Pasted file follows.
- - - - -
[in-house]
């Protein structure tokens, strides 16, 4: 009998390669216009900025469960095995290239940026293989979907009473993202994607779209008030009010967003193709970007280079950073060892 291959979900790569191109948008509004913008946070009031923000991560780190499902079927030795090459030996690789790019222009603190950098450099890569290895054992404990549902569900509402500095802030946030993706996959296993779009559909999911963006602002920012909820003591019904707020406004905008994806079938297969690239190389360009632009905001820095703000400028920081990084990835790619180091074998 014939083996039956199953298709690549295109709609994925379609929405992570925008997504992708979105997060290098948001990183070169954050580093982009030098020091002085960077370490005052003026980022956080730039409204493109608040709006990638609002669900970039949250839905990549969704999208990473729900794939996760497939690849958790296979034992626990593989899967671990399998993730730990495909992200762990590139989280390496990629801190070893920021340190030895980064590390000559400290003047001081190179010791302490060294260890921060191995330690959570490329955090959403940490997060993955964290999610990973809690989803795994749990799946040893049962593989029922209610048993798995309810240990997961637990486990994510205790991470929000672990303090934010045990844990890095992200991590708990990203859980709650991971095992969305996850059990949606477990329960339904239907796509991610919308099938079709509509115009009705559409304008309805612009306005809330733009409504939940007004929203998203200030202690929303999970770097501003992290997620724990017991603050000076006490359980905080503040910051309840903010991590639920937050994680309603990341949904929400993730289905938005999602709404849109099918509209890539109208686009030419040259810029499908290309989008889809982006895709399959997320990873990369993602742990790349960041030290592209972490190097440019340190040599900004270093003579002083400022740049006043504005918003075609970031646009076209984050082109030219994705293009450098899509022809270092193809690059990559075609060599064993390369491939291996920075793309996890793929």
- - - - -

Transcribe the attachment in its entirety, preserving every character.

[in-house]
């Protein structure tokens, strides 16, 4: 009998390669216009900025469960095995290239940026293989979907009473993202994607779209008030009010967003193709970007280079950073060892 291959979900790569191109948008509004913008946070009031923000991560780190499902079927030795090459030996690789790019222009603190950098450099890569290895054992404990549902569900509402500095802030946030993706996959296993779009559909999911963006602002920012909820003591019904707020406004905008994806079938297969690239190389360009632009905001820095703000400028920081990084990835790619180091074998 014939083996039956199953298709690549295109709609994925379609929405992570925008997504992708979105997060290098948001990183070169954050580093982009030098020091002085960077370490005052003026980022956080730039409204493109608040709006990638609002669900970039949250839905990549969704999208990473729900794939996760497939690849958790296979034992626990593989899967671990399998993730730990495909992200762990590139989280390496990629801190070893920021340190030895980064590390000559400290003047001081190179010791302490060294260890921060191995330690959570490329955090959403940490997060993955964290999610990973809690989803795994749990799946040893049962593989029922209610048993798995309810240990997961637990486990994510205790991470929000672990303090934010045990844990890095992200991590708990990203859980709650991971095992969305996850059990949606477990329960339904239907796509991610919308099938079709509509115009009705559409304008309805612009306005809330733009409504939940007004929203998203200030202690929303999970770097501003992290997620724990017991603050000076006490359980905080503040910051309840903010991590639920937050994680309603990341949904929400993730289905938005999602709404849109099918509209890539109208686009030419040259810029499908290309989008889809982006895709399959997320990873990369993602742990790349960041030290592209972490190097440019340190040599900004270093003579002083400022740049006043504005918003075609970031646009076209984050082109030219994705293009450098899509022809270092193809690059990559075609060599064993390369491939291996920075793309996890793929």